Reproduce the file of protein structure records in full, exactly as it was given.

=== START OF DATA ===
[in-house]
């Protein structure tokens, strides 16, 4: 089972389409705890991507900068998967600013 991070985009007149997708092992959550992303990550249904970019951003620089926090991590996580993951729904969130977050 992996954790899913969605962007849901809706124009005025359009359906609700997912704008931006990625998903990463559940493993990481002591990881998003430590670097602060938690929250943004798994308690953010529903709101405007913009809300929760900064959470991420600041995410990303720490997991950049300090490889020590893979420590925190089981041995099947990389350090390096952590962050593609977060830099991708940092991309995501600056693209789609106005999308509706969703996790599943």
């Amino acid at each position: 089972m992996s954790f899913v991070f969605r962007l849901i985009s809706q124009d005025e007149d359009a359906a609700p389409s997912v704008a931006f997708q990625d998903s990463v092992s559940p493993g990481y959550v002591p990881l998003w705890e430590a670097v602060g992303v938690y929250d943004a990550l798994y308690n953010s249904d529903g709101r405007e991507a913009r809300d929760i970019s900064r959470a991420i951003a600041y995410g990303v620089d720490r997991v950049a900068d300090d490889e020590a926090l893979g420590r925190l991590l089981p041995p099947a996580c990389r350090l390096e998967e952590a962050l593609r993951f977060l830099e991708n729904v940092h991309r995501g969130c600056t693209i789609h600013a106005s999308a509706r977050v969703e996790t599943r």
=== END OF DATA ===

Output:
[in-house]
């Protein structure tokens, strides 16, 4: 089972389409705890991507900068998967600013 991070985009007149997708092992959550992303990550249904970019951003620089926090991590996580993951729904969130977050 992996954790899913969605962007849901809706124009005025359009359906609700997912704008931006990625998903990463559940493993990481002591990881998003430590670097602060938690929250943004798994308690953010529903709101405007913009809300929760900064959470991420600041995410990303720490997991950049300090490889020590893979420590925190089981041995099947990389350090390096952590962050593609977060830099991708940092991309995501600056693209789609106005999308509706969703996790599943």
């Amino acid at each position: 089972m992996s954790f899913v991070f969605r962007l849901i985009s809706q124009d005025e007149d359009a359906a609700p389409s997912v704008a931006f997708q990625d998903s990463v092992s559940p493993g990481y959550v002591p990881l998003w705890e430590a670097v602060g992303v938690y929250d943004a990550l798994y308690n953010s249904d529903g709101r405007e991507a913009r809300d929760i970019s900064r959470a991420i951003a600041y995410g990303v620089d720490r997991v950049a900068d300090d490889e020590a926090l893979g420590r925190l991590l089981p041995p099947a996580c990389r350090l390096e998967e952590a962050l593609r993951f977060l830099e991708n729904v940092h991309r995501g969130c600056t693209i789609h600013a106005s999308a509706r977050v969703e996790t599943r």